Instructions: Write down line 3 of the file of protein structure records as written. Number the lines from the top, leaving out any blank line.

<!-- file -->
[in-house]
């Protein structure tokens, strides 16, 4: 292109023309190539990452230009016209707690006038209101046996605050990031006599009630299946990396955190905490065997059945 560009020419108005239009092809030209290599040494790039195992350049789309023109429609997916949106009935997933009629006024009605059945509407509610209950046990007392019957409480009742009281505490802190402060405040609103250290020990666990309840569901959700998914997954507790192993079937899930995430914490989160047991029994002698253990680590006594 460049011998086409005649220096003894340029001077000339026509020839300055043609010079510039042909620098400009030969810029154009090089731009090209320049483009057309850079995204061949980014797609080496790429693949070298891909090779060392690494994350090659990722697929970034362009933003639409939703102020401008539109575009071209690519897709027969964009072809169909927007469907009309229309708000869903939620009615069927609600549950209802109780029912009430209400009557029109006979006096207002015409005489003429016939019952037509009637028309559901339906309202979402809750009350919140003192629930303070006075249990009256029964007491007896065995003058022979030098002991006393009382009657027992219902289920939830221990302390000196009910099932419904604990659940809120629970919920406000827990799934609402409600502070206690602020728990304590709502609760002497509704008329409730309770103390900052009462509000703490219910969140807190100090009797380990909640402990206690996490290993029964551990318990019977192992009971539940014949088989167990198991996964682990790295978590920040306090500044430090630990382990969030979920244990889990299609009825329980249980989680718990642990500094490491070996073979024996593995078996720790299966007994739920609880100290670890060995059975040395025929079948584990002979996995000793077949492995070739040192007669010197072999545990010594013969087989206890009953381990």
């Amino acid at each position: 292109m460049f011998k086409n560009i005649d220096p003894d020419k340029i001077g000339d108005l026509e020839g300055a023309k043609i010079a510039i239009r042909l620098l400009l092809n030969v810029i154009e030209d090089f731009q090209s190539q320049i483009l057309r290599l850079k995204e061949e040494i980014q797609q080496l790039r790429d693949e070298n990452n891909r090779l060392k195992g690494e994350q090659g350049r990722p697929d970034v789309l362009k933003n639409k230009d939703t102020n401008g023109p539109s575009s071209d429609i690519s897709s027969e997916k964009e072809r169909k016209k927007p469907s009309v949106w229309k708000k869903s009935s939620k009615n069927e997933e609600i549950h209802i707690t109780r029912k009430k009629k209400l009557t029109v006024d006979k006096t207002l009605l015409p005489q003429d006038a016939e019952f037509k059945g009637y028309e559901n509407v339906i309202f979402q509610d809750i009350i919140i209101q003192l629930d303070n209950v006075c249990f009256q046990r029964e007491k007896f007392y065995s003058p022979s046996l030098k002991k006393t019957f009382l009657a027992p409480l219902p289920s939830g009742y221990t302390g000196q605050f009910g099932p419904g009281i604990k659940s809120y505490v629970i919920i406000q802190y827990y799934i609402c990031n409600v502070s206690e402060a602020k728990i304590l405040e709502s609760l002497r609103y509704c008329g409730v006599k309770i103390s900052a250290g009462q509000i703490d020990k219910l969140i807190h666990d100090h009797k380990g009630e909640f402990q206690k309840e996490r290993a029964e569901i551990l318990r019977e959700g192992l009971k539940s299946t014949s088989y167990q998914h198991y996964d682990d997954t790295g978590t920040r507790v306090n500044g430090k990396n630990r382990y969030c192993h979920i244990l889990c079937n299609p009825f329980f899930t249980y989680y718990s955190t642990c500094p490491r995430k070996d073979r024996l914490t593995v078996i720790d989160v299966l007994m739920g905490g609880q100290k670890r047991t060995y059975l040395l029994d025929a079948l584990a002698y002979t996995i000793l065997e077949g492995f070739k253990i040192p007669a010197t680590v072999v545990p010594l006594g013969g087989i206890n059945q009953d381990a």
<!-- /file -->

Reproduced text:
């Amino acid at each position: 292109m460049f011998k086409n560009i005649d220096p003894d020419k340029i001077g000339d108005l026509e020839g300055a023309k043609i010079a510039i239009r042909l620098l400009l092809n030969v810029i154009e030209d090089f731009q090209s190539q320049i483009l057309r290599l850079k995204e061949e040494i980014q797609q080496l790039r790429d693949e070298n990452n891909r090779l060392k195992g690494e994350q090659g350049r990722p697929d970034v789309l362009k933003n639409k230009d939703t102020n401008g023109p539109s575009s071209d429609i690519s897709s027969e997916k964009e072809r169909k016209k927007p469907s009309v949106w229309k708000k869903s009935s939620k009615n069927e997933e609600i549950h209802i707690t109780r029912k009430k009629k209400l009557t029109v006024d006979k006096t207002l009605l015409p005489q003429d006038a016939e019952f037509k059945g009637y028309e559901n509407v339906i309202f979402q509610d809750i009350i919140i209101q003192l629930d303070n209950v006075c249990f009256q046990r029964e007491k007896f007392y065995s003058p022979s046996l030098k002991k006393t019957f009382l009657a027992p409480l219902p289920s939830g009742y221990t302390g000196q605050f009910g099932p419904g009281i604990k659940s809120y505490v629970i919920i406000q802190y827990y799934i609402c990031n409600v502070s206690e402060a602020k728990i304590l405040e709502s609760l002497r609103y509704c008329g409730v006599k309770i103390s900052a250290g009462q509000i703490d020990k219910l969140i807190h666990d100090h009797k380990g009630e909640f402990q206690k309840e996490r290993a029964e569901i551990l318990r019977e959700g192992l009971k539940s299946t014949s088989y167990q998914h198991y996964d682990d997954t790295g978590t920040r507790v306090n500044g430090k990396n630990r382990y969030c192993h979920i244990l889990c079937n299609p009825f329980f899930t249980y989680y718990s955190t642990c500094p490491r995430k070996d073979r024996l914490t593995v078996i720790d989160v299966l007994m739920g905490g609880q100290k670890r047991t060995y059975l040395l029994d025929a079948l584990a002698y002979t996995i000793l065997e077949g492995f070739k253990i040192p007669a010197t680590v072999v545990p010594l006594g013969g087989i206890n059945q009953d381990a």